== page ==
A good friend phoned from his annual spiritual retreat to Florida the other day just to say hello and hear a friendly voice. For a solid month he does nothing more than fast, read books and walk the beach, losing weight and gaining perspective - virtually all in silence.
Owing to a pitiful track record on the matter, I gave up making New Year resolutions years ago.
Barely 24 hours into the new year, as a colleague and I strolled out to get the year's first cup of coffee the other morning, we bumped into town work crews removing trees and hauling down the Christmas greenery from West Broad Street's light poles.
Someone over pie and eggnog the other night asked me about Aunt Emma. They remembered me writing briefly about her some years back.
Several years ago, my wife and her mom took off on a family research trip to central Ohio, hoping to find out more about Irish ancestors who migrated west in the 19th century. Theirs was a family of schoolteachers, and their research in courthouses and libraries around Findlay, Ohio, proved bountiful. They were able to connect names and faces to real people they'd only known only from family stories and scrapbooks.
Reprinted from the December issue of PineStraw magazine.
And so the waiting continues, or maybe it’s just beginning. We’re waiting for the old year to run out — or down — like a dear old mantel clock whose springs simply need winding.
It was a slow Monday, my first day back in the office after Thanksgiving. I was nursing a doozy of a hangover from too much turkey and pumpkin pie, trying to decide between writing a column or taking a nap.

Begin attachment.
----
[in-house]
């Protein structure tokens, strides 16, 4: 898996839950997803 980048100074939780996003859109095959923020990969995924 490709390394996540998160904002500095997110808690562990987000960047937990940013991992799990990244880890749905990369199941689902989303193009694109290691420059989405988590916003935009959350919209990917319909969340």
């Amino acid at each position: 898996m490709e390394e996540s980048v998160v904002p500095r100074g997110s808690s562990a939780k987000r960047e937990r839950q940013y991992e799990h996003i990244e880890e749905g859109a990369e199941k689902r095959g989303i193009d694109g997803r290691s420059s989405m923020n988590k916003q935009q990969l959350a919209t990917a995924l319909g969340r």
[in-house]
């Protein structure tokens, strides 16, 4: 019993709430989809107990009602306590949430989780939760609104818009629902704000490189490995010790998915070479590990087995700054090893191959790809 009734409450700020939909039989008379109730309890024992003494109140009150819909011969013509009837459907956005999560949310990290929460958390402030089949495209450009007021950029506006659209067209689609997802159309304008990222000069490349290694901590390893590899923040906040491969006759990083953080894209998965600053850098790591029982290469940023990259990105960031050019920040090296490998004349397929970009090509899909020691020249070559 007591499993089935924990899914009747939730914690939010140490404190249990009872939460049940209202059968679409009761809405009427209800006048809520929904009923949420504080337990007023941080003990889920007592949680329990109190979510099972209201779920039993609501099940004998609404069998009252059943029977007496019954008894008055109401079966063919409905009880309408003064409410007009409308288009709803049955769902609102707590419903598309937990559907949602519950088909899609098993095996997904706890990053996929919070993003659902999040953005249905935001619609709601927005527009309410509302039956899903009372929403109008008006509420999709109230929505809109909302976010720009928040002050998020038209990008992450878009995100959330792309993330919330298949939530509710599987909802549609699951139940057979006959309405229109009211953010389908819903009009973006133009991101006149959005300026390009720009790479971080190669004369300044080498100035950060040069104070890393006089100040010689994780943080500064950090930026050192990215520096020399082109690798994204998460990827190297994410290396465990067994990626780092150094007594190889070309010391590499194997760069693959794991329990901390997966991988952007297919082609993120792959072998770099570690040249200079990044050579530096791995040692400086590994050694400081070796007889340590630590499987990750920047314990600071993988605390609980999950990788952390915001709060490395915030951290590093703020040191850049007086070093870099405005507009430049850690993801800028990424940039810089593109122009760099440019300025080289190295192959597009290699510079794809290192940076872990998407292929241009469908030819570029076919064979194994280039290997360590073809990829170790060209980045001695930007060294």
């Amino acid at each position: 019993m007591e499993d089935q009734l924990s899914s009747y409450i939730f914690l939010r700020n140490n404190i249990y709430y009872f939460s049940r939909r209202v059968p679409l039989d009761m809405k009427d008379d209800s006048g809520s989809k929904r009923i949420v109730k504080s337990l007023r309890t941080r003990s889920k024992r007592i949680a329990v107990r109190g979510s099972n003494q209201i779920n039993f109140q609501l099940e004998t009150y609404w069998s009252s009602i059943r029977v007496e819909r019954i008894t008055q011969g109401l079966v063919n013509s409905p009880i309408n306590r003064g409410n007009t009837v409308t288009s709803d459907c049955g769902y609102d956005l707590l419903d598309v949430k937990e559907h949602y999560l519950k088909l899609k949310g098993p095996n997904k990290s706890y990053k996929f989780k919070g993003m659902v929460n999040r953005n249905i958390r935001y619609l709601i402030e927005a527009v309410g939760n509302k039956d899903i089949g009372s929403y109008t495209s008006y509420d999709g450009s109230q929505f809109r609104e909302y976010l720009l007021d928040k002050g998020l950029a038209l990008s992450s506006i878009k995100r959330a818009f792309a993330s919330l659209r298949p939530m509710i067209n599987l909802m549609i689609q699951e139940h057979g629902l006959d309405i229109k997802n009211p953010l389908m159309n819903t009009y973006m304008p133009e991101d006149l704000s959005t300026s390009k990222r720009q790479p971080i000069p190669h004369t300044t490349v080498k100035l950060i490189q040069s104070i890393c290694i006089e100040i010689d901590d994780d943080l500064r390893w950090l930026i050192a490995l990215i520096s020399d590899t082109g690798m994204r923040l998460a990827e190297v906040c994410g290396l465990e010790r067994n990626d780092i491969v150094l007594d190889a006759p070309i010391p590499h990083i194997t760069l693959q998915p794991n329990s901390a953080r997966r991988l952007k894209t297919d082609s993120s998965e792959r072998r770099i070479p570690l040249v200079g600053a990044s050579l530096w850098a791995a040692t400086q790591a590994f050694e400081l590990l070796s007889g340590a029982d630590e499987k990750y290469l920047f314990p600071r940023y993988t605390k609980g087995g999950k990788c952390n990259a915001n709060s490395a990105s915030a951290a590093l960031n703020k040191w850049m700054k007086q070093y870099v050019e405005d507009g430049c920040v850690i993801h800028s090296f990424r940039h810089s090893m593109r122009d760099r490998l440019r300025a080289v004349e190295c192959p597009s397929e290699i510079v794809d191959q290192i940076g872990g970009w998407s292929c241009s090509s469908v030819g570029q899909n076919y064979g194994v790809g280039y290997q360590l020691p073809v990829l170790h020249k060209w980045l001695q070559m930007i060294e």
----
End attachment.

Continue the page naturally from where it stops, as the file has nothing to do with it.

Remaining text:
Reading before dawn and eating my wife’s homemade pies are two of life’s finest pleasures, and Thanksgiving is the one day I fully indulge myself.
Reprinted from the November issue of PineStraw magazine
They came out of the darkness the other night devouring everything in their path.
Long ago and far away, the arrival of November used to really fire up the sports fan in me.
The result has been a love affair — and spiritual and cultural nexus — between the Mourne District and the Sandhills that grows exponentially with every passing year.
They were the last voices I heard in the fog that night —the ones that will always be with me wherever we live and roam.
He's my oldest friend and might be the closest thing I know to a Renaissance man: an expert fly-fisherman and serious outdoorsman, a crack businessman, a devoted husband and father, a student of history and philosophy, serious oenophile, respectable golfer, skilled guitarist, even a beloved Sunday School teacher.